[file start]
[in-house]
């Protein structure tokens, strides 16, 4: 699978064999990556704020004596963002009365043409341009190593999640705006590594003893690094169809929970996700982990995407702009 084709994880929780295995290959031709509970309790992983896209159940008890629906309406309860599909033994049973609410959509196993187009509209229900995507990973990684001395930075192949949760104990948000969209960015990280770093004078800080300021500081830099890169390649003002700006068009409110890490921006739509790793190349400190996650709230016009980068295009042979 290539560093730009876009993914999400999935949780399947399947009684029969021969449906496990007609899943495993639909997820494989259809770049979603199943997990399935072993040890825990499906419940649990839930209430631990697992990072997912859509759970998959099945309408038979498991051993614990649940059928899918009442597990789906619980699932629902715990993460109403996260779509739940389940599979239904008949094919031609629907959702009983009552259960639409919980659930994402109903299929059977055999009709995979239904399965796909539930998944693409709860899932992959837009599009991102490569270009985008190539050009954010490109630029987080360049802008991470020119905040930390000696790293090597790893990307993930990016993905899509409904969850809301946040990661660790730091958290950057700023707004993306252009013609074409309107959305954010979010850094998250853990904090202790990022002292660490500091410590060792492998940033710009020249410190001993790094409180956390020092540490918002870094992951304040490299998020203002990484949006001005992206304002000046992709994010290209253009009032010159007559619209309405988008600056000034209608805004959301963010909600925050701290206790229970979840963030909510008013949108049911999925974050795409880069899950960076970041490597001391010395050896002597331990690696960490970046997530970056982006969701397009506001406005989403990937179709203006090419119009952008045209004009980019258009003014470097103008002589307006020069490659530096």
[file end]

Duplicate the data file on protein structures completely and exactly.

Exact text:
[in-house]
């Protein structure tokens, strides 16, 4: 699978064999990556704020004596963002009365043409341009190593999640705006590594003893690094169809929970996700982990995407702009 084709994880929780295995290959031709509970309790992983896209159940008890629906309406309860599909033994049973609410959509196993187009509209229900995507990973990684001395930075192949949760104990948000969209960015990280770093004078800080300021500081830099890169390649003002700006068009409110890490921006739509790793190349400190996650709230016009980068295009042979 290539560093730009876009993914999400999935949780399947399947009684029969021969449906496990007609899943495993639909997820494989259809770049979603199943997990399935072993040890825990499906419940649990839930209430631990697992990072997912859509759970998959099945309408038979498991051993614990649940059928899918009442597990789906619980699932629902715990993460109403996260779509739940389940599979239904008949094919031609629907959702009983009552259960639409919980659930994402109903299929059977055999009709995979239904399965796909539930998944693409709860899932992959837009599009991102490569270009985008190539050009954010490109630029987080360049802008991470020119905040930390000696790293090597790893990307993930990016993905899509409904969850809301946040990661660790730091958290950057700023707004993306252009013609074409309107959305954010979010850094998250853990904090202790990022002292660490500091410590060792492998940033710009020249410190001993790094409180956390020092540490918002870094992951304040490299998020203002990484949006001005992206304002000046992709994010290209253009009032010159007559619209309405988008600056000034209608805004959301963010909600925050701290206790229970979840963030909510008013949108049911999925974050795409880069899950960076970041490597001391010395050896002597331990690696960490970046997530970056982006969701397009506001406005989403990937179709203006090419119009952008045209004009980019258009003014470097103008002589307006020069490659530096």